Sallyportal: Madly Blogging Reed

Reed Biologists Divide and Conquer

The eye of the zebrafish peers into your soul.

There’s a definite buzz around the Griffin Biology Building these days, and it’s not just the fruit flies. Like cells that keep dividing, the students, professors, and staff in the bio department keep generating news.

Prof. Derek Applewhite and Wick Perry ’13 published a paper in the Journal of Cell Science on a protein known as PIGS that has a dramatic effect on cytoskeleton organization. What, you ask, is the cytoskeleton? It’s the network of filament that gives a cell its shape and allows it to move. Prof. Applewhite’s research is focused on these fundamental structures.

Prof. Kara Cerveny and five of her former students published a paper in Development on the growth of the eye in zebrafish, and the role played by a mutant gene and retinoic acid in regulating the timing of this fiendishly difficult feat. The students were Terra Vleeshouwer-Neumann ’13, Amanuel Tafessu ’14, Audrey Williams ’14, Will Horner ’15, and McKenzie Givens ’17. Also on the author list: bio lab manager Dayna Lamb.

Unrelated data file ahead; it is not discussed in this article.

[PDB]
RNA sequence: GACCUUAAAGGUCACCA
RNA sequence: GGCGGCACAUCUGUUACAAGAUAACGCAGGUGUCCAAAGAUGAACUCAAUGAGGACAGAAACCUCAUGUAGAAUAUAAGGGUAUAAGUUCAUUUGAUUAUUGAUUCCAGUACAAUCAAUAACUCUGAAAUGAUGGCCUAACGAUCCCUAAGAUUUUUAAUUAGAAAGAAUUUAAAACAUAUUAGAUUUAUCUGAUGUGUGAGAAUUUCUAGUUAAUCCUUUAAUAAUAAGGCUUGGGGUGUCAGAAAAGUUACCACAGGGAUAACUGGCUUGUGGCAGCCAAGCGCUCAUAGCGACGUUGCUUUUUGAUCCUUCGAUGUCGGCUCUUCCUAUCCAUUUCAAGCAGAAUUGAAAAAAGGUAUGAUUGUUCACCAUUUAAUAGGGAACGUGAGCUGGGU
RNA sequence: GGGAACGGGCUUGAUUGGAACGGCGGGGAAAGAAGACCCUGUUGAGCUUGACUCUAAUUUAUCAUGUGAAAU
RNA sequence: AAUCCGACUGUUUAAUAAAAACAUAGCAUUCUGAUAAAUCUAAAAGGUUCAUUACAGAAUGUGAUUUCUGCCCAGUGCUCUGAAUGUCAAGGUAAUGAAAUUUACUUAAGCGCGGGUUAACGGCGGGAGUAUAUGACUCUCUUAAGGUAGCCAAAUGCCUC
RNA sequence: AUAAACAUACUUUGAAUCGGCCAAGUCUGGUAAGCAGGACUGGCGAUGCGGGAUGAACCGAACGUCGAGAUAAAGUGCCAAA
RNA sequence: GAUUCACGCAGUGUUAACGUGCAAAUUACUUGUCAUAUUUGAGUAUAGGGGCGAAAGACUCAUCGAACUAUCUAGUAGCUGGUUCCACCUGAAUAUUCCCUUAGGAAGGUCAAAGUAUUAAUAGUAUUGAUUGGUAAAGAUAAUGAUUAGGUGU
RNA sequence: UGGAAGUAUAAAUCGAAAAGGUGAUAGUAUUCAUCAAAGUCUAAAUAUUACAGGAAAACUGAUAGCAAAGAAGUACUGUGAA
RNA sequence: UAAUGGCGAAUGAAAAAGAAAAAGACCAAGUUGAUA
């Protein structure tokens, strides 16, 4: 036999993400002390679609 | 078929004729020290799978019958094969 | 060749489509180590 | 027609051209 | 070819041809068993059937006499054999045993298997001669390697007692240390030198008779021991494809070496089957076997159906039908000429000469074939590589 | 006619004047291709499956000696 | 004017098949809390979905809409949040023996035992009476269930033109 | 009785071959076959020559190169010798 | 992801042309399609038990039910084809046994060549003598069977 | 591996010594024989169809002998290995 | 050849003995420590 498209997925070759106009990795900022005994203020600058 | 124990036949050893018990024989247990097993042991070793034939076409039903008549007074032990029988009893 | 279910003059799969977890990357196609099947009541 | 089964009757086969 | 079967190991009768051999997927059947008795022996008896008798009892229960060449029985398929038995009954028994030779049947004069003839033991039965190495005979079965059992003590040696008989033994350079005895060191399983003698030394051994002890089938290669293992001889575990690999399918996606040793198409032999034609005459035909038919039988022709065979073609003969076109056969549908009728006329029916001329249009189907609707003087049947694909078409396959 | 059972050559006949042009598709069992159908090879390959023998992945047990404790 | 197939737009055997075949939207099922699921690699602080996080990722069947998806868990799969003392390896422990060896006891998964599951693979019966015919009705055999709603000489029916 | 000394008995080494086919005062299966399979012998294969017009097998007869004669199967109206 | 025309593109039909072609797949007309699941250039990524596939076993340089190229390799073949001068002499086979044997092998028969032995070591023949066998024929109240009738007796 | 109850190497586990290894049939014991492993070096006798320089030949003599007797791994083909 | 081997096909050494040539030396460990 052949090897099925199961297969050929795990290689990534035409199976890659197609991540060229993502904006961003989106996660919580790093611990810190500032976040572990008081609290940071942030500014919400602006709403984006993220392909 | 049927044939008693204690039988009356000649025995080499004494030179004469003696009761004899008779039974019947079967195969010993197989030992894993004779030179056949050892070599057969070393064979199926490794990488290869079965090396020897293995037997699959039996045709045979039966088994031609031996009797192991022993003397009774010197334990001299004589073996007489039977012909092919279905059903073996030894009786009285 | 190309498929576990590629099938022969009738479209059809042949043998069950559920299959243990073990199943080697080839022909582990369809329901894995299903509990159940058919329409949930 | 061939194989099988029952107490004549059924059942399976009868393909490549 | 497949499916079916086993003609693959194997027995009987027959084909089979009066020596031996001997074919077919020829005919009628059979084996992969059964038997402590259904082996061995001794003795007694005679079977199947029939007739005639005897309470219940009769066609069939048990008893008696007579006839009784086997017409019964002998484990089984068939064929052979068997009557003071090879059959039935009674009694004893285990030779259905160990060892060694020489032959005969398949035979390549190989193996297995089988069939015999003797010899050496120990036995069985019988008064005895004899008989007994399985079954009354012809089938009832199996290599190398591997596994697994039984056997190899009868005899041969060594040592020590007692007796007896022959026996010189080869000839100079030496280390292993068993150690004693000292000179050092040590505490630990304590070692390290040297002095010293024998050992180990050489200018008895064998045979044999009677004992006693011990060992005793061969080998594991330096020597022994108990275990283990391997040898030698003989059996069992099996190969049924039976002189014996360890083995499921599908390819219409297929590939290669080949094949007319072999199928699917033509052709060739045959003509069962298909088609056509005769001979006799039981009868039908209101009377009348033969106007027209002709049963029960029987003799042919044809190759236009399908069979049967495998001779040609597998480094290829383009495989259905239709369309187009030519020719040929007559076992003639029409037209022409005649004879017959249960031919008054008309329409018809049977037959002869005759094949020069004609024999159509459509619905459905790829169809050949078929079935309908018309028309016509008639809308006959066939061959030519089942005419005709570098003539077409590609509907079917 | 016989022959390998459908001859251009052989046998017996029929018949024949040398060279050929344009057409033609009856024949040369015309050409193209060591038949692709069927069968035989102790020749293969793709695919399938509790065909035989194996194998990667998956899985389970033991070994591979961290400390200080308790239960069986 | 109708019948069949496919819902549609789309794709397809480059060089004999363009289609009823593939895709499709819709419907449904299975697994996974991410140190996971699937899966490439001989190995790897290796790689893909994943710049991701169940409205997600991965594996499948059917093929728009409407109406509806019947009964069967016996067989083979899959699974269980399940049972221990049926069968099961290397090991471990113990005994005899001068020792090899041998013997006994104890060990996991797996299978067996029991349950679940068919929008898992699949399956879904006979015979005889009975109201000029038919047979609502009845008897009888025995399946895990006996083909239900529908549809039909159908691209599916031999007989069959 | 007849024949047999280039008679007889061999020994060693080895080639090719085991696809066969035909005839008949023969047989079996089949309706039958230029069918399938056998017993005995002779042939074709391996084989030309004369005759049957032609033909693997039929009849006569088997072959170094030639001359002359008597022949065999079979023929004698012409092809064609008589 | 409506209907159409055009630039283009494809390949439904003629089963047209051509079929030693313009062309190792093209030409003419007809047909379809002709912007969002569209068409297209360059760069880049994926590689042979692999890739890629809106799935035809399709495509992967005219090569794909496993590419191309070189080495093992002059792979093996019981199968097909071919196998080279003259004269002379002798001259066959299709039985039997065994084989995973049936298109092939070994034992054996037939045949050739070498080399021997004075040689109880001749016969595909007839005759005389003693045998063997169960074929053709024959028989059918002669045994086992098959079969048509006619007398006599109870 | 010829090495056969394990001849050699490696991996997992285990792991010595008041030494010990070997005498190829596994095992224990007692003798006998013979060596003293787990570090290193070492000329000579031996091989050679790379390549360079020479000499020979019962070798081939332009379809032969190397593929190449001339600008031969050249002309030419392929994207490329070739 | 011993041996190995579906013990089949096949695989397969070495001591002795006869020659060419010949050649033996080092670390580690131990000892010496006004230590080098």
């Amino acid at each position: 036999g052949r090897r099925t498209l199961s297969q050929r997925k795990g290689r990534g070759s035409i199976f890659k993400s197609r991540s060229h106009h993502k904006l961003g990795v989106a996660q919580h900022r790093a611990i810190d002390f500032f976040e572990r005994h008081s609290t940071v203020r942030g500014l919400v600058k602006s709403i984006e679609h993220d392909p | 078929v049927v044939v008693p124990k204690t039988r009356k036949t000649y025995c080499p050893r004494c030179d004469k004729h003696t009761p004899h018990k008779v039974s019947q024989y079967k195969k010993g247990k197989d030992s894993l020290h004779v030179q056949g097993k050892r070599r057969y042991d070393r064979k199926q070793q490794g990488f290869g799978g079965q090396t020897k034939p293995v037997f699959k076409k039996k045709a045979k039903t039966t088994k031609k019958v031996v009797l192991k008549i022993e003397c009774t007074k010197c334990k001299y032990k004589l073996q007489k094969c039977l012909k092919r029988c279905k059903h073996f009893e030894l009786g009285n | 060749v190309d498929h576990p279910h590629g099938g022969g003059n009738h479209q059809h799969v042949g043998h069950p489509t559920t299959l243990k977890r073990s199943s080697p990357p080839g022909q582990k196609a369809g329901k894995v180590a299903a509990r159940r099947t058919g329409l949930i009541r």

Prof. Jay Mellies and Amy Platenkamp ’16 published a paper for Frontiers in Cellular and Infection Microbiology on the sinister pathogen enteropathic E. coli and the knavish tricks it employs to hoodwink the immune system. Prof. Mellies is now a member of the editorial board for the journal Infection and Immunity.

Jolie Kaner ’15 and Prof. Sarah Schaack published a paper in Globalization and Health on the lessons learned from the Ebola epidemic of 2014. The paper was largely based on Jolie’s senior thesis.

Nadav Mouallem ’17 has been going hammer and tongs on the Reed Herbarium, updating specimens from the Cascade Head and Sandy River collections with Prof. Keith Karoly.

Prof. Anna Ritz led a Reed delegation to the ACM-BCB Conference (that’s the Association for Computing Machinery Conference on Bioinformatics, Computational Biology and Health Informatics), where Barney Potter ’16 won top prize for his poster on Modeling Cell Signaling Networks with Prize-Collecting Subhypernetworks.

Down and dirty: bio students Anton Zaytsev ’18, Tiffany Thio ’19, and Jing Xian Ng ’17 go for a bike ride, Oregon-style.

Also, we would be remiss if we didn’t mention that Prof. Suzy Renn has introduced more Reed students to the mud-spattered majesty of cyclocross.

Tags: bio, sinister pathogen,